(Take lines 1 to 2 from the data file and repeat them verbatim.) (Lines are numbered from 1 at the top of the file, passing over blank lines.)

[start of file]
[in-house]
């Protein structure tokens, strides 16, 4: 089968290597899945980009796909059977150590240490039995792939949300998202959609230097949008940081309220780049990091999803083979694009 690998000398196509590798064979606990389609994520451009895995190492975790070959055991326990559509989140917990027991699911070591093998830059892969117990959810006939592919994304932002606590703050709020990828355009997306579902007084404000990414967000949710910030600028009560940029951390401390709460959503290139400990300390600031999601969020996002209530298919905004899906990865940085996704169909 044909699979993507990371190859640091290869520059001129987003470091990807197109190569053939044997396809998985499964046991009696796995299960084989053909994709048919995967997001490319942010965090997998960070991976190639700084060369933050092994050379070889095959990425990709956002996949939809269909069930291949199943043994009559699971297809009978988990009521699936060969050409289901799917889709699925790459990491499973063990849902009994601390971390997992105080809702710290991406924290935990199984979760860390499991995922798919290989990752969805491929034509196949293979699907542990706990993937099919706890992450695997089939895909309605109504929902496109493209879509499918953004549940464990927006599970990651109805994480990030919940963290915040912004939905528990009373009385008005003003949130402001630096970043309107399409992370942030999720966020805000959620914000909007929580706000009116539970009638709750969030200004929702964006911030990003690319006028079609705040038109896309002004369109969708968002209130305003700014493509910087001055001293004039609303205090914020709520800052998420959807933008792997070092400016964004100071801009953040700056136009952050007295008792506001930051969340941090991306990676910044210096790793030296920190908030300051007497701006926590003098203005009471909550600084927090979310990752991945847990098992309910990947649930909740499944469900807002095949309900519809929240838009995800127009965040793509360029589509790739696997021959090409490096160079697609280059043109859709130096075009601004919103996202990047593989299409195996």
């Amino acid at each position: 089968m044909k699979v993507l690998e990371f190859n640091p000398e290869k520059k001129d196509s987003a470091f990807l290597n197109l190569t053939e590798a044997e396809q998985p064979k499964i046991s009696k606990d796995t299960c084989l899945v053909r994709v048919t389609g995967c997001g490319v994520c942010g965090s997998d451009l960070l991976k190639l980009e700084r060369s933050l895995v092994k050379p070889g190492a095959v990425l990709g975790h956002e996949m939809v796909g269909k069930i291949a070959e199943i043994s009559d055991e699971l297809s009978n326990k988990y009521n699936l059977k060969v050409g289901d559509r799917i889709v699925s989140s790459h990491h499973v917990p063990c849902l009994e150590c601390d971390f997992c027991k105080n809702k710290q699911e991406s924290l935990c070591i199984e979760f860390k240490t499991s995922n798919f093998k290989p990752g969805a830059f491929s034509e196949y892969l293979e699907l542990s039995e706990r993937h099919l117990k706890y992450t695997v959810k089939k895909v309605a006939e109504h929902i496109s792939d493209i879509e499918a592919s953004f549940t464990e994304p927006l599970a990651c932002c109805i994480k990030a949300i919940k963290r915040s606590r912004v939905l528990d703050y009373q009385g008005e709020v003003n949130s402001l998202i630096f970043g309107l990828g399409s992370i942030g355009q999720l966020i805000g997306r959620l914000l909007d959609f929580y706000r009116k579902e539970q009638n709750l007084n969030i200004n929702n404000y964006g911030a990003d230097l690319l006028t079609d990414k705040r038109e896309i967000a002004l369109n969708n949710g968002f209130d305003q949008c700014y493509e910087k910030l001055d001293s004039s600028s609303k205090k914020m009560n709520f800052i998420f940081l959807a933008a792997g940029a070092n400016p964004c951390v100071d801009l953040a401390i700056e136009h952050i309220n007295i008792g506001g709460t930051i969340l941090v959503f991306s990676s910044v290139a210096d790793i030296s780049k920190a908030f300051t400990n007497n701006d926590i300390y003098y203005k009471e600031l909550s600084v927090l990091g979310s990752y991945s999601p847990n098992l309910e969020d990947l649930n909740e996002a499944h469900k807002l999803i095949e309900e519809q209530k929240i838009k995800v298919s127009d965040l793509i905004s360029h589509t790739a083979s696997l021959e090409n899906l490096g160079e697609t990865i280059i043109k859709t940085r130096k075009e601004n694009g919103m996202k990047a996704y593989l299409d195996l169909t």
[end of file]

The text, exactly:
[in-house]
């Protein structure tokens, strides 16, 4: 089968290597899945980009796909059977150590240490039995792939949300998202959609230097949008940081309220780049990091999803083979694009 690998000398196509590798064979606990389609994520451009895995190492975790070959055991326990559509989140917990027991699911070591093998830059892969117990959810006939592919994304932002606590703050709020990828355009997306579902007084404000990414967000949710910030600028009560940029951390401390709460959503290139400990300390600031999601969020996002209530298919905004899906990865940085996704169909 044909699979993507990371190859640091290869520059001129987003470091990807197109190569053939044997396809998985499964046991009696796995299960084989053909994709048919995967997001490319942010965090997998960070991976190639700084060369933050092994050379070889095959990425990709956002996949939809269909069930291949199943043994009559699971297809009978988990009521699936060969050409289901799917889709699925790459990491499973063990849902009994601390971390997992105080809702710290991406924290935990199984979760860390499991995922798919290989990752969805491929034509196949293979699907542990706990993937099919706890992450695997089939895909309605109504929902496109493209879509499918953004549940464990927006599970990651109805994480990030919940963290915040912004939905528990009373009385008005003003949130402001630096970043309107399409992370942030999720966020805000959620914000909007929580706000009116539970009638709750969030200004929702964006911030990003690319006028079609705040038109896309002004369109969708968002209130305003700014493509910087001055001293004039609303205090914020709520800052998420959807933008792997070092400016964004100071801009953040700056136009952050007295008792506001930051969340941090991306990676910044210096790793030296920190908030300051007497701006926590003098203005009471909550600084927090979310990752991945847990098992309910990947649930909740499944469900807002095949309900519809929240838009995800127009965040793509360029589509790739696997021959090409490096160079697609280059043109859709130096075009601004919103996202990047593989299409195996």